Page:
Have We Forgotten That It’s Not About Us?: Barriers to Kingdom Collaboration Part II

What then is Apollos? What is Paul? They are servants through whom you believed, and each has the role the Lord has given. I planted, Apollos watered, but God gave the growth. So then neither the one who plants nor the one who waters is anything, but only God who gives the growth. Now he who plants and he who waters are one, and each will receive his own reward according to his own labor. For we are God’s coworkers.
1 Corinthians 3:5-9

A year ago I had written a post intended to be the first of what I planned to be a two-part series on barriers to Kingdom collaboration in serving people in need, especially friends experiencing homelessness. The first barrier I mentioned was a misunderstanding of who the real enemy is as we pursue our work and how we view others who don’t approach the challenge in the same way as us. The second barrier is an over-inflated understanding of our own importance, what some people would call a messiah complex.

As I encounter different people seeking to serve friends experiencing homelessness, I’m surprised how many people will tell me God has told them they are going to have a national ministry based on what they are starting here in Indianapolis. What’s less surprising is how often the same people have lost interest or have encountered crisis within a few months and have given up. When this happens, I have to wonder if the ministry they started was Christ-centered or self-centered.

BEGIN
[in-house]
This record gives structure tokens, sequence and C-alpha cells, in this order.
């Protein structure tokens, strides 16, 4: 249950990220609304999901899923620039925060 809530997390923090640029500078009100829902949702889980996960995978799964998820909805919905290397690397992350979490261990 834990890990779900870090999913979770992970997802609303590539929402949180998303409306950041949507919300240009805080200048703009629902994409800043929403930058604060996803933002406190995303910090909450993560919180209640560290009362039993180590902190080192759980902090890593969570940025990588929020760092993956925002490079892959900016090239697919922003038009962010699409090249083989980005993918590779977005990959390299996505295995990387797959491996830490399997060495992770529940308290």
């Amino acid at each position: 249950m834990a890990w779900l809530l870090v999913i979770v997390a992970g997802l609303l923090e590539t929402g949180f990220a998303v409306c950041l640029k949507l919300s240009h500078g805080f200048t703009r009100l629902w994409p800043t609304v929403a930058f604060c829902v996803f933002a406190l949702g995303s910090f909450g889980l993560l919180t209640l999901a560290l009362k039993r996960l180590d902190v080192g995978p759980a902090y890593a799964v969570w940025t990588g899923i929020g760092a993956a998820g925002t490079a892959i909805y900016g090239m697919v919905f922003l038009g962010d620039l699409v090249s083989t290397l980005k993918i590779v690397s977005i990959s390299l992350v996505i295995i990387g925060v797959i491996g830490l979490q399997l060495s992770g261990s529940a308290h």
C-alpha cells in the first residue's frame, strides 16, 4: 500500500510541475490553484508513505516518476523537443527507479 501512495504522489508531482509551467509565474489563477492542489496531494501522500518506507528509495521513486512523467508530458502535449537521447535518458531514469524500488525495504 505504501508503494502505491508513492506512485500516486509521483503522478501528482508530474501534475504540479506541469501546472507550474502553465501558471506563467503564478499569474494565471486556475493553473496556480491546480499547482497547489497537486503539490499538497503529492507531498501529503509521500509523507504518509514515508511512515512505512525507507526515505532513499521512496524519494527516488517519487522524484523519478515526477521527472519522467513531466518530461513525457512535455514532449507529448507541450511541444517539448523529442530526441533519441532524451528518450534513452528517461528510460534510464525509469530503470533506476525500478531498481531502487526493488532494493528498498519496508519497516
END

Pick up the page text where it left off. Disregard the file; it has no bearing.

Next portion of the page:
I’ve also encountered people who seem obsessed with knowing who’s in charge before discussing working together on an issue. I can understand this to some extent when dealing with theological issues and wanting to make sure we’re not joining with people who are endorsing a false teaching about core issues of faith. When people seek true Kingdon collaboration, though, there is no hierarchical command system. We all submit our personal identities under the supremacy of Christ. He alone determines the reward we receive for our work.

Paul and the other early followers of Christ understood this. They recognized they were all co-laborers in God’s kingdom. Their identity was not as critical as the identity of Christ. If we are ever going to see Kingdom collaboration in our work and in our context, we need to take the same attitude of putting the Kingdom of Christ above our own kingdoms.



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